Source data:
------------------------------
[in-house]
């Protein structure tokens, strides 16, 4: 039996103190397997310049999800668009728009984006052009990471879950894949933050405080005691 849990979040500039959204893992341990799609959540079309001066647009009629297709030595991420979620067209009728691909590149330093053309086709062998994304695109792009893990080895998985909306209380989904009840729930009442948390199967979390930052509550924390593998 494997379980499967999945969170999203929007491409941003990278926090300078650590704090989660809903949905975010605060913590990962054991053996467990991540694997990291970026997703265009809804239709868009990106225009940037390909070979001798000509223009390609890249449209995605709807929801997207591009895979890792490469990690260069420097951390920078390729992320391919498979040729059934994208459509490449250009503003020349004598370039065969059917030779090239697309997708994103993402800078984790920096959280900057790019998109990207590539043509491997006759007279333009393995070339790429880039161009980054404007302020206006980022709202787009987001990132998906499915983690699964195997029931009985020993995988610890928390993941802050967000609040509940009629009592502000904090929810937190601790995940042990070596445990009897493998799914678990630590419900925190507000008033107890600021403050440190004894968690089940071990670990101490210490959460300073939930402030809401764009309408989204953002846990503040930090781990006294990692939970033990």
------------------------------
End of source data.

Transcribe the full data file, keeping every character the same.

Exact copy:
[in-house]
């Protein structure tokens, strides 16, 4: 039996103190397997310049999800668009728009984006052009990471879950894949933050405080005691 849990979040500039959204893992341990799609959540079309001066647009009629297709030595991420979620067209009728691909590149330093053309086709062998994304695109792009893990080895998985909306209380989904009840729930009442948390199967979390930052509550924390593998 494997379980499967999945969170999203929007491409941003990278926090300078650590704090989660809903949905975010605060913590990962054991053996467990991540694997990291970026997703265009809804239709868009990106225009940037390909070979001798000509223009390609890249449209995605709807929801997207591009895979890792490469990690260069420097951390920078390729992320391919498979040729059934994208459509490449250009503003020349004598370039065969059917030779090239697309997708994103993402800078984790920096959280900057790019998109990207590539043509491997006759007279333009393995070339790429880039161009980054404007302020206006980022709202787009987001990132998906499915983690699964195997029931009985020993995988610890928390993941802050967000609040509940009629009592502000904090929810937190601790995940042990070596445990009897493998799914678990630590419900925190507000008033107890600021403050440190004894968690089940071990670990101490210490959460300073939930402030809401764009309408989204953002846990503040930090781990006294990692939970033990």